Apolline Menut (AXA IM) | For Eurozone economies, 2020 cannot end soon enough. After a 15.1% decline in the first half of the year and a strong, but partial, rebound in the Q3, the euro area economy is set to contract again in Q4 (-4.1%qoq). The autumn lockdowns triggered by the pandemic’s second wave are less restrictive than in the spring (schools, the public sector and industry remain open this time), and so is our assumption of activity hit (-10% in November on average for the euro area versus around -25% in April). But the euro area will finish the year 8.3 percentage points (ppt) below end-2019 levels and with large dispersion across countries. Virus developments, stringency of restrictions, exposures to the most affected sectors (Exhibit 1) and fiscal supports vary across countries. For that reason, we see German growth shrinking by “only” 6%yoy in 2020, half of the contraction we expect in Spain, and much better than the 7.7% decline we project for the euro area as a whole.
A vaccine will boost growth in the second half
We expect a shallow recovery in the first half of 2021. The news of a vaccine from Pfizer and Moderna is positive, helping dispel concerns that the lockdown/re-opening pattern and its persistent damage to trend growth would be permanent. Yet its near-term growth impact should be limited in our view – production and distribution capacity constraints suggest herd immunity may not be reached before the summer. In the meantime, we think governments will keep in mind a key lesson of the summer experience: in an imperfect testing/tracing environment, restrictions must be lifted gradually.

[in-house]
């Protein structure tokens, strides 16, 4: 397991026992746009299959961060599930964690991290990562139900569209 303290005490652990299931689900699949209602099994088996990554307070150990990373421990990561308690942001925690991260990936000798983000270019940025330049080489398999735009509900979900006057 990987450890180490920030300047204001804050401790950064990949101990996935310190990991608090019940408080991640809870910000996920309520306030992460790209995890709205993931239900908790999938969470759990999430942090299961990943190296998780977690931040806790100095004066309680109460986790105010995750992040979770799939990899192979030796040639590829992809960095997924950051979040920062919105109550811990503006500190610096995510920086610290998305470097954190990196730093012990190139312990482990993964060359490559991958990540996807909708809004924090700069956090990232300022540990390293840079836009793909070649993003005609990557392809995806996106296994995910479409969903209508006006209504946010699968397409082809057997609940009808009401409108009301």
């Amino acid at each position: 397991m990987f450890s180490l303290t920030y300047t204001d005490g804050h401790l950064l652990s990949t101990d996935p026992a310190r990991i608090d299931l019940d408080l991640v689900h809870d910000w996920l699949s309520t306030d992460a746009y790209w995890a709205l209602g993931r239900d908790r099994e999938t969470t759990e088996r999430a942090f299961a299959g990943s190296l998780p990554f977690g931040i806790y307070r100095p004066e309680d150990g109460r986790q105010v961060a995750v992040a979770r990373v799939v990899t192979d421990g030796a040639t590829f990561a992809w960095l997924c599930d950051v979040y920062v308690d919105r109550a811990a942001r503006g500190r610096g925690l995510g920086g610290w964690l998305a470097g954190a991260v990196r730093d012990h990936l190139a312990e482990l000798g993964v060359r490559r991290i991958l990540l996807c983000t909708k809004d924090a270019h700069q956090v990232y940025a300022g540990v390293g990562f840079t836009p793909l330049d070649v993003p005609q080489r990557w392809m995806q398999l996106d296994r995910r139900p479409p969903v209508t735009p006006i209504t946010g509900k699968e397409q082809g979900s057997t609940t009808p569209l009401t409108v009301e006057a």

Despite a potentially positive confidence boost from the vaccine, countries have entered their second wave on a weak footing, having managed only partial repair from the first. Eurozone consumer confidence had plateaued over the summer and edged down in October even before stringent restrictions were announced. Although the labour market impact has been largely cushioned by short-time working schemes, the number of unemployed has increased by 15% since February and there are multiple signals of a job-poor recovery: employment fell by 2%yoy in Q3 and firms hiring intentions are down in both the services and industry sectors. In this context, precautionary savings should remain elevated in the months ahead, capping household spending.
The flipside is that corporates will continue to see demand as a key factor limiting production. Once again, this comes while activity levels have not fully recovered from the first wave. Even in the less affected industry sector, the capacity utilisation rate is still 6% below its pre-crisis level – it has barely improved from a record low in the services sector. Despite the help from short-time working schemes, profits have been squeezed, credit risks are piling up – banks have tightened credit standards on corporate loans already and expect further tightening in Q4 – and debt has risen sharply. This is not conducive to stronger investment, even without mentioning the risks of rising bankruptcies. So far, these have been suppressed by temporary regulatory forbearances, but demand may not pick up quickly enough to avoid them.
The broad deployment of a vaccine should allow for a full unwinding of containment measures, leading to some growth acceleration in the second half of 2021. A supportive external environment will add to a significant bounce-back of the domestic hospitality sector. Household consumption (precautionary savings to be unleashed) and exports (rising tourism) should fuel the recovery, but an investment rebound is likely to be capped by the debt legacy. In Q4 2021, we see euro area private consumption just 3.2% below its pre-COVID-19 level, but investment still 8.1% lower. Overall, the Eurozone should round off the year with 3.7% annual growth, followed by another solid 4.4% in 2022. Still, the economy would only be back to its pre-pandemic level at the end of our forecast horizon (Exhibit 2).